A fatal fire disaster that took place during the evening of Saturday, February 17, 2019, has left several persons homeless and two deaths reported.
Eight large zinc-shack homes were razed to ashes in the Kissi Camp community in the Borough of New Kru Town, leaving a dozen families without shelter.
Fire gutted and completely shattered the clustered houses at about 11:00 p.m. on Friday, stunning occupants and other residents of the area by the speed of its spread.
Eyewitnesses said the fire was caused by electrical shock that originated from a room in one of the affected homes. This was confirmed by 74 year-old Kissi Camp chairman Joseph Tamba.
There has been no report of casualty so far, but bystanders told the Liberia News Agency that two “unconscious” children were whisked off from a burning house to nearby Redemption Hospital for treatment.
Tamba, whose six-bedroom house was also entirely gutted, admitted that power theft has been on the rise in the community.
“The fire started from the other side over there, but what I know is that, the fire came from electricity problem in somebody’s room. Houses burned in this community before and that’s why we passed a big law that no one should use candle in their house. That law has been working so I don’t think it was candle that caused the fire,” Tamba said
Asked whether the community had a law against power theft, chairman Tamba said: “As for stealing current, I will not lie to you; we have no law for that. For this side of the community, we have no LEC (Liberia Electricity Corporation) transmitter, so people would just steal current from one house to the other.”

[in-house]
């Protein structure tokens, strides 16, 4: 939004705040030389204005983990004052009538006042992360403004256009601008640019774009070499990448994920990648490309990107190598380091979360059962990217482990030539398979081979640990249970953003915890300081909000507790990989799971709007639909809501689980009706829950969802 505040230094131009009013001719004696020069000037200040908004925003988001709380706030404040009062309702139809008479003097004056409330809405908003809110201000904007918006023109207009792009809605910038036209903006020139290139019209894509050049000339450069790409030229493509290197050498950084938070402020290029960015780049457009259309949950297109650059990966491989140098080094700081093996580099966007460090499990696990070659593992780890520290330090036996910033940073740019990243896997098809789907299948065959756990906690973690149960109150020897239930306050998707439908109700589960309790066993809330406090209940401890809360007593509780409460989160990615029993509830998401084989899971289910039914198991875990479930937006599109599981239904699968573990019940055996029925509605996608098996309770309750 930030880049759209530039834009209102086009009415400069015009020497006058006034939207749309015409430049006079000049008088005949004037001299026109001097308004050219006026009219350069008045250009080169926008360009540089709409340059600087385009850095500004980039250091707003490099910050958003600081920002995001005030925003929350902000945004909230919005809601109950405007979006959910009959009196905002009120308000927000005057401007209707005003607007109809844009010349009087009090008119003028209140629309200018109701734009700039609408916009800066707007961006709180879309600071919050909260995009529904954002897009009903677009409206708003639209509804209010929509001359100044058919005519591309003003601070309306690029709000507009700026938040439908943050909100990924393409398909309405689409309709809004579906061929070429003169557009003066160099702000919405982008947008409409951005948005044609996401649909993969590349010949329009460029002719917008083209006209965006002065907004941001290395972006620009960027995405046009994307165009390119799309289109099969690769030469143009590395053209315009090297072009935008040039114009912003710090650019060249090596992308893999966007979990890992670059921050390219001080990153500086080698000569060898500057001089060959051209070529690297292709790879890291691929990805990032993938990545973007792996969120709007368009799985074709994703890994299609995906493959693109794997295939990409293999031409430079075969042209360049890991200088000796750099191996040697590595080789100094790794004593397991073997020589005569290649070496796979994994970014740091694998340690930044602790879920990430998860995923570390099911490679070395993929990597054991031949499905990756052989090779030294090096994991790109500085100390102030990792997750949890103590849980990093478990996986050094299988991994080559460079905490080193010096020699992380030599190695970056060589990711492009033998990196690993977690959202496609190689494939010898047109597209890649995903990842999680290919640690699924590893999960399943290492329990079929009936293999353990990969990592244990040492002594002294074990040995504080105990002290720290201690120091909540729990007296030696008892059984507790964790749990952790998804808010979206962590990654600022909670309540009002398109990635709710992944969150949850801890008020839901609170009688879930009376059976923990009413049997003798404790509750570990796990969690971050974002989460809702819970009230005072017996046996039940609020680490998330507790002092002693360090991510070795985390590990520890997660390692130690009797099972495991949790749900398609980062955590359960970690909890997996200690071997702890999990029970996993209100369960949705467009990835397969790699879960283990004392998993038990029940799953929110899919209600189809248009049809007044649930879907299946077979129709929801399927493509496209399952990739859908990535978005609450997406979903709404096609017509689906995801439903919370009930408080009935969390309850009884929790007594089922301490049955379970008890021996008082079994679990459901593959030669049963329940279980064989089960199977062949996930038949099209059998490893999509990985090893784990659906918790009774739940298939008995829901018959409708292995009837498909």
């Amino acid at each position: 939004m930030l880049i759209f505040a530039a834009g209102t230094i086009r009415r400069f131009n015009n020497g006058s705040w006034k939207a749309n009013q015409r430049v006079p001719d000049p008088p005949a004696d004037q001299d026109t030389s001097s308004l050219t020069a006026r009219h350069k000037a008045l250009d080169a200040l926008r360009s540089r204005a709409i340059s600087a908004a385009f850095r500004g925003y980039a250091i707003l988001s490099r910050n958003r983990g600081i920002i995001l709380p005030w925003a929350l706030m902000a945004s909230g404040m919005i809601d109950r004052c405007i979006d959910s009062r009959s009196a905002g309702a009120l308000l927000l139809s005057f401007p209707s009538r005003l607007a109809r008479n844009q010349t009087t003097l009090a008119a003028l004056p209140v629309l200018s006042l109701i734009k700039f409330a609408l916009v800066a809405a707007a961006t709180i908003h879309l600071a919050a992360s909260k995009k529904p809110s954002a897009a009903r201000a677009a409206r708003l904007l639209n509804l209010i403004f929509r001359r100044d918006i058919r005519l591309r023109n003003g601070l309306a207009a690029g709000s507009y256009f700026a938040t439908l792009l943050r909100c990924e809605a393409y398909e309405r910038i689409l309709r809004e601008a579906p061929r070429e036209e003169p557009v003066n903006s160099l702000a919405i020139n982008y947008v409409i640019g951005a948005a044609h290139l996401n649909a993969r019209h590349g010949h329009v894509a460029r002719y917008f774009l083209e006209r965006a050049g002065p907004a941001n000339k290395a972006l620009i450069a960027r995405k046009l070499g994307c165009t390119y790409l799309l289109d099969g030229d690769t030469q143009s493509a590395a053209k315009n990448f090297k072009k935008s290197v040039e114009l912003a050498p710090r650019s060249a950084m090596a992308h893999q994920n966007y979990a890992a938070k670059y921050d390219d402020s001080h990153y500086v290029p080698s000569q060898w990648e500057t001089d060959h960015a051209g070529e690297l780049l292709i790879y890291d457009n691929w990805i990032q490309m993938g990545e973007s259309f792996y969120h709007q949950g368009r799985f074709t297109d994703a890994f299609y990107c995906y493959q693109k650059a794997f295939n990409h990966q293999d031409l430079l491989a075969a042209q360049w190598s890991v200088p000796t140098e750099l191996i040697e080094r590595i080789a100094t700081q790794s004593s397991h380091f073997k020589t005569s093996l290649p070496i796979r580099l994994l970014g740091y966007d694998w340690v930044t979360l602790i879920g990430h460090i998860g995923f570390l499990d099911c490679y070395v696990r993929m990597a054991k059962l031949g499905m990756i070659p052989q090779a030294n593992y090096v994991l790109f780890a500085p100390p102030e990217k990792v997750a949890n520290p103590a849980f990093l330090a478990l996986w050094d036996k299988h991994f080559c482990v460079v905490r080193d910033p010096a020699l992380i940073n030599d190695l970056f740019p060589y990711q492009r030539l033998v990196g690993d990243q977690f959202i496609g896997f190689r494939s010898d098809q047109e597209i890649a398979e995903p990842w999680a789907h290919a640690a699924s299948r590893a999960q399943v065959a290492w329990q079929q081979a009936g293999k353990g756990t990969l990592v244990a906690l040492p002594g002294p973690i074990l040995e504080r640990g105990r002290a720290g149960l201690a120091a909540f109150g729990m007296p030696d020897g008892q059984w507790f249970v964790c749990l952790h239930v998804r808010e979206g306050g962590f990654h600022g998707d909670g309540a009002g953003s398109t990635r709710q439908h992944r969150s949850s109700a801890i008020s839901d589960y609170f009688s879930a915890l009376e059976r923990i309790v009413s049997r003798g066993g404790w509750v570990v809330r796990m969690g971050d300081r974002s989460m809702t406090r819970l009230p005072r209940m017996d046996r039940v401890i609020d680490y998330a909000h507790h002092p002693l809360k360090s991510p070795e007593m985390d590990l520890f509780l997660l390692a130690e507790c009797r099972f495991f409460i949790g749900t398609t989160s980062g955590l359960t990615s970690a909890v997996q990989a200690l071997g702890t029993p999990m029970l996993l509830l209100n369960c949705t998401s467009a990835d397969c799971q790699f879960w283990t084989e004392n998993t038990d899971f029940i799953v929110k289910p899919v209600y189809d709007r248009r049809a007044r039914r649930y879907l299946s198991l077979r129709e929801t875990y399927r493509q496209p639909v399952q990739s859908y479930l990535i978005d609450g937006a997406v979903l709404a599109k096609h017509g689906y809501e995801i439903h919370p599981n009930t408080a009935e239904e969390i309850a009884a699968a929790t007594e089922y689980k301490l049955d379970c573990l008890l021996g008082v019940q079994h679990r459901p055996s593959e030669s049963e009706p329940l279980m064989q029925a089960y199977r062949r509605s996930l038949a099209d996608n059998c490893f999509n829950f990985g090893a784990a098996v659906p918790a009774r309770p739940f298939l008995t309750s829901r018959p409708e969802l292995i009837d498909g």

The community leader further confessed he benefited from such electricity generation, saying that, “It (illegal power) was also in my house”.
The Kissi Camp, like many slums and other environs of Monrovia, as indicated by locals, is pre-disposed to power theft, something the government has been struggling to end.
Also speaking to LINA was youthful Mary James. Like other affected occupants, Mary lost to the fire her valuables and a sum of L$15,000 she had withdrawn from the bank earlier in the day.
Narrating her ordeal, she said: “I was really confused when the fire started because this is my first time to experience this kind of thing. I saved my little brother who was sleeping, and a woman in the other house as the fire approached our side. We really need help.”
About the kids said to be ‘unconscious’, Mary further lamented that: “We are not hearing good news about them. From what we are hearing; it will take the grace of God for them to survive.”
Many others made homeless were seen being consoled in the open by neighbours, relatives and friends as it approached midnight.
On the question of rapid response by the Liberia National Fire Service, residents said they only saw a fire truck attempting to reach the scene, but later made a u-turn and left without getting to the point of impact “because the houses are so jammed there’s no road to get to the fire.”
Nonetheless, nearby houses were prevented from falling victim to the fire due to the courageous intervention of the community youth, who were hailed for ‘massively’ fighting to quench the blaze.
Meanwhile, community chairman Tamba sent out a passionate plea, saying: “What we are praying for now is for the government and other goodwill people to come to our aid. Most of us are not able of build houses again. Everything we had burned to ashes. Look at me. The only thing I have now is the clothes I’m wearing.”
“Some of the people whose houses burned, don’t have place to sleep too tonight and it may continue like this if nobody comes to help us,” Tamba added.
Scores of New Kru Town residents stormed the scene and some were seen searching through the debris in an apparent bid to retrieve important materials that may have been missed by the fire.
About an hour after the fire minimally subsided, a young man managed to help a woman pull out her mattress and a few household utensils, and they were seen pulling these materials elsewhere to pass the night.